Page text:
New main bearings have been fitted and camshaft bushes (which have needed some work to fit - unfortunately parts like these produced nowadays seldom fit without some modification). Sludge trap cleaned out and new one fitted, all oil ways cleaned up.

 

I asked Terry to convert the timed breather which runs off the exhaust camshaft to a Thruxton-type one (later used on the T140/TR7). The conversion - which Terry has completed several times before - involves drilling 3 x 1/16" holes in the drive side crankcase, below and behind the main bearing and fitting a bigger breather pipe to a modified crankcase filler plug. This mod was popular on racing Triumphs in the mid-Sixties and later and is a big improvement on the timed breather, resulting in better breathing and avoiding the drips of oil from the breather pipe common to this set up.

 

Because hardened cams are being fitted (which Triumph finally did as standard in 1970) there is no need for the oil flow through the crankcase to the tappets and cams, and this has been plugged with a ball bearing. This allows more oil to be fed to the big ends and avoids the potential for oil leaks from the cylinder base.

 

The engine sprocket oil seal (part number E3876) is now removed to allow the free flow of oil between crankcase and primary chaincase.

 

Finally, the sump scavenge pipe has been shortened by 5/8" to allow more oil to fill the crankcase, resulting in cooler running. Now that crankcase oil is shared with primary chaincase oil due to the 3 holes in the drive side crankcase there will be some contamination from the clutch in the oil and this is less likely to find its way into the oil system is the oil level is higher (or so the theory goes!) This is all detailed in Stan Shenton's classic "Triumph Tuning" (page 26)

 

 3 x 1/16" holes to enable breathing via the primary chaincase

 

 ​​​​ Modified primary chaincase filler plug for fitting of big-bore breather

 

 Ball bearing plugging cam follower/cam lubrication oilway

 

Sump scavenge feed pipe shortened by 5/8"

 

I'll be purchasing a Morgo plunger oil pump (as soon as they've made some) for fitting - they're well paid and provide better oil pressure than the original.

 

Cylinder head was taken by Terry to The Cylinder Head Shop in Louth for a full overhaul. It was assessed as being in very good shape, although the seats were deeply recessed and need re-facing. Top quality Nucleus Classic Elite valves and guides will be fitted head will be gas-flowed (there was evidence of some attempted head re-working - nothing bad, but this will improve things). The Cylinder Head Shop are the acknowledged experts in this field and I'm expecting a great job - expensive, but worth it in my opinion.

 

The front of the primary cover has some roughly repaired damage, probably caused by a rock when being raced by Jed in the Mojave

 

Repair to damaged primary cover

 

Outside primary cover repair. Having cases polished but I'm not replacing this cover - the repaired crudely repaired damage in all likelihood caused by a rock in the desert - it gives the bike a bit of character, a badge of honour as a reminder of its desert racing days in the Mohave! [I revised this decision and replaced the cover with an undamaged one in the end!]

 

Overall, engine and gearbox are in excellent shape for a 50 year old bike, particularly a competition one. It is probable that Jed, the original owner, would have caried out all his own engine work and maintenance, like other racers at the time. Terry was overall very impressed with the condition of engine and gearbox which seems to confirm that, like most of the US racing fraternity, Jed was a skilled mechanic. However Terry did note some signs of hamfistedness around the timing cover, where someone had damaged the facings, in all likelihood by using a screwdriver to force it off. There were other signs of abuse, as if somebody else had been working on this part of the engine.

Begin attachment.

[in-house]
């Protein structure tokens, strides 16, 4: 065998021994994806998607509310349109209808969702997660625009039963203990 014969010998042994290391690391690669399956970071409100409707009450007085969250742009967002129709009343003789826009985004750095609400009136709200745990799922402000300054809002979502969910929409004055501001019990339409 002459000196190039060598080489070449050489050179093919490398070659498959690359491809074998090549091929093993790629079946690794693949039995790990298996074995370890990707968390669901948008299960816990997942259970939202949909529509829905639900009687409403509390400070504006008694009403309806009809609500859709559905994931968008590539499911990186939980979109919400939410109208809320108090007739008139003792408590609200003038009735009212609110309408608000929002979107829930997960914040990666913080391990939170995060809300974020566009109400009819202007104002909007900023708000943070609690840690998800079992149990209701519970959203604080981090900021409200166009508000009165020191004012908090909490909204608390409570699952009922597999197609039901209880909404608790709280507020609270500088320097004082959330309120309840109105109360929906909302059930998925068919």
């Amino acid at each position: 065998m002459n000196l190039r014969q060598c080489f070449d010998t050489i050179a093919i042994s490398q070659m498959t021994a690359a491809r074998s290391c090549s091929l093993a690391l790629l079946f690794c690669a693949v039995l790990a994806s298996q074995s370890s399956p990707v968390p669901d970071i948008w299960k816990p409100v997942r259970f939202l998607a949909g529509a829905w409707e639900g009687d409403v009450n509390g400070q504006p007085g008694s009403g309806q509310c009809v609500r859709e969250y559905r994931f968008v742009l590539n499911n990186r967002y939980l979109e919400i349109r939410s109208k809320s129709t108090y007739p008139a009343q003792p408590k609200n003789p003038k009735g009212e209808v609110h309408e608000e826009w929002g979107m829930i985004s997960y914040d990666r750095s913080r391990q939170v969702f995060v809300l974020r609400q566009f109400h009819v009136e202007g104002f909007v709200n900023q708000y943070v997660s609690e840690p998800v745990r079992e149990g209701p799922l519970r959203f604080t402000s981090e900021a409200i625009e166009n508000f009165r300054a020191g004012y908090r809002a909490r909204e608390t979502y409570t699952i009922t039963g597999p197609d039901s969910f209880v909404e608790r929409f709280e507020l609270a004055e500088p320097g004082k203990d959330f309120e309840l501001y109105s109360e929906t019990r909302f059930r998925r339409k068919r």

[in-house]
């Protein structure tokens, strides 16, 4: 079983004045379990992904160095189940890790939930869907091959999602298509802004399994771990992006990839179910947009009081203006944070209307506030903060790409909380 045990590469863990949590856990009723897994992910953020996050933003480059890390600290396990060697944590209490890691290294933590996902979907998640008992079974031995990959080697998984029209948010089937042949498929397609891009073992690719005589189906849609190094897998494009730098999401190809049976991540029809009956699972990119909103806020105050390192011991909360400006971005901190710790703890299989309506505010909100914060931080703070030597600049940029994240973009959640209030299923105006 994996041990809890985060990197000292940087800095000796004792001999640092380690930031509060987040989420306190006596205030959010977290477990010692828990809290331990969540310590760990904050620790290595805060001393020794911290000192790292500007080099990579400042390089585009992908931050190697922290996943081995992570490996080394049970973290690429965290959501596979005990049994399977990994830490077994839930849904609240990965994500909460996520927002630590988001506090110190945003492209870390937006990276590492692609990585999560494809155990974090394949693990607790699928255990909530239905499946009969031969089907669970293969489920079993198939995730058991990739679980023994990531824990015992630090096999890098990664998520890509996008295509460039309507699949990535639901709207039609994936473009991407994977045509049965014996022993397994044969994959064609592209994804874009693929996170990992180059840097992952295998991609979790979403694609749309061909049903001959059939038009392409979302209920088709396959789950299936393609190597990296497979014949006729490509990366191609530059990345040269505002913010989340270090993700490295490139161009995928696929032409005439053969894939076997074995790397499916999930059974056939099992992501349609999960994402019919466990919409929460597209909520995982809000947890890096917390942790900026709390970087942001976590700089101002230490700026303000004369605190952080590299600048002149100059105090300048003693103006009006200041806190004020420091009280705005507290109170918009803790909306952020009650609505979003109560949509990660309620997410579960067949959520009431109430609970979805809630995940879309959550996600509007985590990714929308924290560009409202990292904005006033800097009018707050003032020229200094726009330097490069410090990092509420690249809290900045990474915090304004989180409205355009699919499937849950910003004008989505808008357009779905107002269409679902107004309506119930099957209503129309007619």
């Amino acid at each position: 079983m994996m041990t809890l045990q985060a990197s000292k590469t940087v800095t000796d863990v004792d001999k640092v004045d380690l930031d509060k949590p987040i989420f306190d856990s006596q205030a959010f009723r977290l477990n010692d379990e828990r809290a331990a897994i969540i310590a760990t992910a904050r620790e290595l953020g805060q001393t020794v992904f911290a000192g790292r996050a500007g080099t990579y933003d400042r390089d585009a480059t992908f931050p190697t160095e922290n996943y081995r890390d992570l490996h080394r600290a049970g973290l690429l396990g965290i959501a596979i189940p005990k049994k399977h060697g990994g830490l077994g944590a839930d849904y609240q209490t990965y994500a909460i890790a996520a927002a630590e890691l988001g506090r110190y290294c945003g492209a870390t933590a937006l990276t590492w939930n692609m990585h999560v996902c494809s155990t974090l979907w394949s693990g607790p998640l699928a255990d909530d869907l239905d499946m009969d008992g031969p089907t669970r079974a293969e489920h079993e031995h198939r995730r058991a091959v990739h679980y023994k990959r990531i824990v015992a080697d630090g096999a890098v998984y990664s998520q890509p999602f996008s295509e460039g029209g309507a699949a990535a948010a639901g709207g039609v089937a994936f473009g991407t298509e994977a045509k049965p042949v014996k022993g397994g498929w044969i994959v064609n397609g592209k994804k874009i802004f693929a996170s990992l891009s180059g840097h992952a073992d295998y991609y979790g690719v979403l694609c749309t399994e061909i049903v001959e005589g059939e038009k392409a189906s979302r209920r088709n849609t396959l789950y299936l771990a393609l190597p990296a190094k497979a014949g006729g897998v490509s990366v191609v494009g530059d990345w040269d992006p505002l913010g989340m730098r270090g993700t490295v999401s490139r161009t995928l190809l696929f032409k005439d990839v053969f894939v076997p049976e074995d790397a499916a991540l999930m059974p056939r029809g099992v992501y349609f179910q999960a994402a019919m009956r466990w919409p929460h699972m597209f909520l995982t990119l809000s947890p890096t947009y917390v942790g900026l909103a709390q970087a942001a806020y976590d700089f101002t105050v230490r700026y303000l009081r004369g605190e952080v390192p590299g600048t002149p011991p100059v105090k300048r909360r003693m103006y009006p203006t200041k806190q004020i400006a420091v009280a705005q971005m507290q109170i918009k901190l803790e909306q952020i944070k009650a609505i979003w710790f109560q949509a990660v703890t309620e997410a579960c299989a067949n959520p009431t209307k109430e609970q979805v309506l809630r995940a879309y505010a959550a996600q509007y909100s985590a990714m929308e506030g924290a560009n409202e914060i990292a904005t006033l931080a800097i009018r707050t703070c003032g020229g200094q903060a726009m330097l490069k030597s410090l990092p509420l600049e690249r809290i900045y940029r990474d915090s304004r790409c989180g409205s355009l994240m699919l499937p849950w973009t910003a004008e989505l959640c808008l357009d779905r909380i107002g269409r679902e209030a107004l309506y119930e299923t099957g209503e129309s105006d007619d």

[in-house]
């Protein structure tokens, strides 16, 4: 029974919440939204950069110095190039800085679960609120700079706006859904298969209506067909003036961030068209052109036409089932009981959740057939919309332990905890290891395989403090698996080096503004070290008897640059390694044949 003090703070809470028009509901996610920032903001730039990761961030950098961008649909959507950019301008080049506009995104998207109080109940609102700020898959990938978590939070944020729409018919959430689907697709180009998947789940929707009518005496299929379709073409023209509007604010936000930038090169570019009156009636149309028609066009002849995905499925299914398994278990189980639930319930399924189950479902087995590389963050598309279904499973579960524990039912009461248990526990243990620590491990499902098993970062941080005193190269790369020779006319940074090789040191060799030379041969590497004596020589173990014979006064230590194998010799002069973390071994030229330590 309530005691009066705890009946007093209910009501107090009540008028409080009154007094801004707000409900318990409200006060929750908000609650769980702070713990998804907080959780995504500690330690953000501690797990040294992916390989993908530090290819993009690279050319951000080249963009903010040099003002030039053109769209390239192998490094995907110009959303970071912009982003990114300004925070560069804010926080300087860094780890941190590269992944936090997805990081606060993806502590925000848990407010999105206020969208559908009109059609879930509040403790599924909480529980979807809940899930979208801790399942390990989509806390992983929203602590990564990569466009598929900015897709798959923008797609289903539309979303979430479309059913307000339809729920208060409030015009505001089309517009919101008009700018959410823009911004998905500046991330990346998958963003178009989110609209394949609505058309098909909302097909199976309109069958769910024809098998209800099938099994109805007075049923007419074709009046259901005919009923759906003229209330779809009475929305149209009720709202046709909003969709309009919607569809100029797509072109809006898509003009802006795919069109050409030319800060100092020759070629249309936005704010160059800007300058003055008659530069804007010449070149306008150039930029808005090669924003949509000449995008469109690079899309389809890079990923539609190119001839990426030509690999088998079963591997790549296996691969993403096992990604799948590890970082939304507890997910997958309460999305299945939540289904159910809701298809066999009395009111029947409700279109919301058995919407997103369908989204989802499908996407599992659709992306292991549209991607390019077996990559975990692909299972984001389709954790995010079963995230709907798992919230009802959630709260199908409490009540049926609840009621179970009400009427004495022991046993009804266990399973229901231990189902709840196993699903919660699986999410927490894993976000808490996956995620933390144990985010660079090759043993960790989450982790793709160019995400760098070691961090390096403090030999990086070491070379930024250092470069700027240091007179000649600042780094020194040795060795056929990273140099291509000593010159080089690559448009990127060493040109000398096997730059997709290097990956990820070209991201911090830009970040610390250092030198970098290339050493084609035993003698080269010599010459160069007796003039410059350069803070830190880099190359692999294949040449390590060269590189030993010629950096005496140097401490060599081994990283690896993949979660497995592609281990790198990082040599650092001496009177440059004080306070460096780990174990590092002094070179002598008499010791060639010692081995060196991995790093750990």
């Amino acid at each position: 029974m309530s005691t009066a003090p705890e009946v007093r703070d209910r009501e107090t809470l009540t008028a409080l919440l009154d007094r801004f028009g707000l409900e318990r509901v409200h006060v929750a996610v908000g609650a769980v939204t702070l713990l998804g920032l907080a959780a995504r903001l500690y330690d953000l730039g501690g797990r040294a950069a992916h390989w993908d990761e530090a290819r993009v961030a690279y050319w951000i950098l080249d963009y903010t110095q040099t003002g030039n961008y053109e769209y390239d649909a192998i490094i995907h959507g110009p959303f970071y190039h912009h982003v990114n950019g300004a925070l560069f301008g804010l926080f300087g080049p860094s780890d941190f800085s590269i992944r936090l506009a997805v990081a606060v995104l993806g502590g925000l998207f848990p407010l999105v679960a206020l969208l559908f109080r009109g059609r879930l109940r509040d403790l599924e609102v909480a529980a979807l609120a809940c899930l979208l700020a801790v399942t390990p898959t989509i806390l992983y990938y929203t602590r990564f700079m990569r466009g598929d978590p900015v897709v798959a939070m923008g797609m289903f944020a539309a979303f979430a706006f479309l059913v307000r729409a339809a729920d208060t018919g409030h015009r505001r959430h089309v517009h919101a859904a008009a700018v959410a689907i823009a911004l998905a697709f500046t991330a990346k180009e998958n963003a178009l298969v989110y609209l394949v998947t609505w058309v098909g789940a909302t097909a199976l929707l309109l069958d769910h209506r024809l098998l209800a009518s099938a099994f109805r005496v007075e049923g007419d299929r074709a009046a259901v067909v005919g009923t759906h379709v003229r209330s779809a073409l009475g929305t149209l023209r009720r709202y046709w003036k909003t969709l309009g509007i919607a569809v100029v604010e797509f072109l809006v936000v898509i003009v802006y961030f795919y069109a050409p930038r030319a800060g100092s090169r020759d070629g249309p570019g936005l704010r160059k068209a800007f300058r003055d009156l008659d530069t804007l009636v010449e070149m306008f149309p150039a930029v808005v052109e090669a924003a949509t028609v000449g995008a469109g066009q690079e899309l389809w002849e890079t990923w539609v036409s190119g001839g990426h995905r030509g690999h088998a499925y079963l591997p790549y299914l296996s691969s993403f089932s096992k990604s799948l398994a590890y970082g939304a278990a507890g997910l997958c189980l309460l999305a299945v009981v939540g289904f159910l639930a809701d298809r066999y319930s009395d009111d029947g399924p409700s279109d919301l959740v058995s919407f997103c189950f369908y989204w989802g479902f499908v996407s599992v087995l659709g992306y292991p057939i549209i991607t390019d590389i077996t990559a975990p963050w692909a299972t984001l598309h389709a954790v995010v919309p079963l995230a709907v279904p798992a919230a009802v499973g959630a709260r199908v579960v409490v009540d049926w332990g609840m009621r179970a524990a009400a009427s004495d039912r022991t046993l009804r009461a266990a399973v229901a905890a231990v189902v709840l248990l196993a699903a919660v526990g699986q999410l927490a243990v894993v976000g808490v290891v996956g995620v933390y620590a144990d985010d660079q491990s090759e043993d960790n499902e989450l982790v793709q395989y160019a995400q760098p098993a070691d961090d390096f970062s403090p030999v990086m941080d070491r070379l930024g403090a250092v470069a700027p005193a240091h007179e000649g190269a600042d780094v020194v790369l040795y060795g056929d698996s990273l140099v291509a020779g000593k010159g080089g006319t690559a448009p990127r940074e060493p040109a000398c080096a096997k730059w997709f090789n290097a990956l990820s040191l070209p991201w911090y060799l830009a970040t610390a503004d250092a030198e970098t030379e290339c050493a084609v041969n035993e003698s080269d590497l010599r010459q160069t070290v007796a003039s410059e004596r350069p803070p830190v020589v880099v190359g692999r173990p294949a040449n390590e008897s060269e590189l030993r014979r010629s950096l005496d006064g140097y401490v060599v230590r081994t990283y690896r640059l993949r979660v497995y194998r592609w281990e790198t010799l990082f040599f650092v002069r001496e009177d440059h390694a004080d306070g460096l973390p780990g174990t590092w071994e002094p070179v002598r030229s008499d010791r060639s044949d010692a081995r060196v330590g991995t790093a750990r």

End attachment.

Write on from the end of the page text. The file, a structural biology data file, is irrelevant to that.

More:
Recalling the proprietor of Bailey's Cycles words to former owner Steve when he bought the bike in 2000, and his description of Jed's nephew Bobby - on whose behalf he was selling the bike - as a "jackass" who couldn't handle the TT, it seems probable that this was the culprit!

 

 Engine loosely assembled. Waiting on cams, cam bushes and correct con rod nuts from suppliers - still! (Hurry up, Supreme!) Down tools till these arrive.

 

 Conrods fitted to crank, awaiting nuts from suppliers

 

 Other components laid out ready for reassembly waiting pateintly for suppliers send the correct parts which have been ordered (and paid for!)

 Original nuts and bolts packaged up ready for plating (plus surplus ones). My preference is to get these cad plated, which is how they were originally. Cadmium provides sacrificial protection to the underlying steel, corroding at a slow rate in place of the steel. It is now only available in the UK for aviation and military purposes due to the toxicity of the associated waste products (what's makes an aeroplane or a submarine more important than a motorcycle, I can't help but wonder? But that's the way it is, apparently!) Our colonial cousins have a far more enlightened attitude towards it, and cad plating's widely available over in the States.

 

I've looked into shipping the lot over to a supplier in the States but all in all, I don't think it's a realistic option. Firstly, the shipping costs will be high, then it's going to add a month's delay to the build, then there's the risk of parts being lost and finally, what happens if it ends up not being done well? Not something which is exactly going to be easy to sort out.

 

The alternative is zinc plating. I'm not keen on it. It looks too bright and corrodes at twice the speed of cadmium. On the plus side, it's relativey cheap, widely available and there is a duller version, I believe. It looks like I may have to go with it. Unless I can convince someone that the nuts and bolts are off a TT Special helicopter. I suppose I'd have a better chance if this was an MV Agusta project (or even a Moto Guzzi one)!

 

(I know there's another option - stainless. I've always used it for my bikes in the past, but it seems a shame not to use the original nuts and bolts which are in great condition - and the CEI thread stainless nuts and bolts I've purchased in the past have been expensive and generally of inferior quality (the suppliers outsource them as the demand is too small to make it economical to produce them themselves. So very much a last resort.)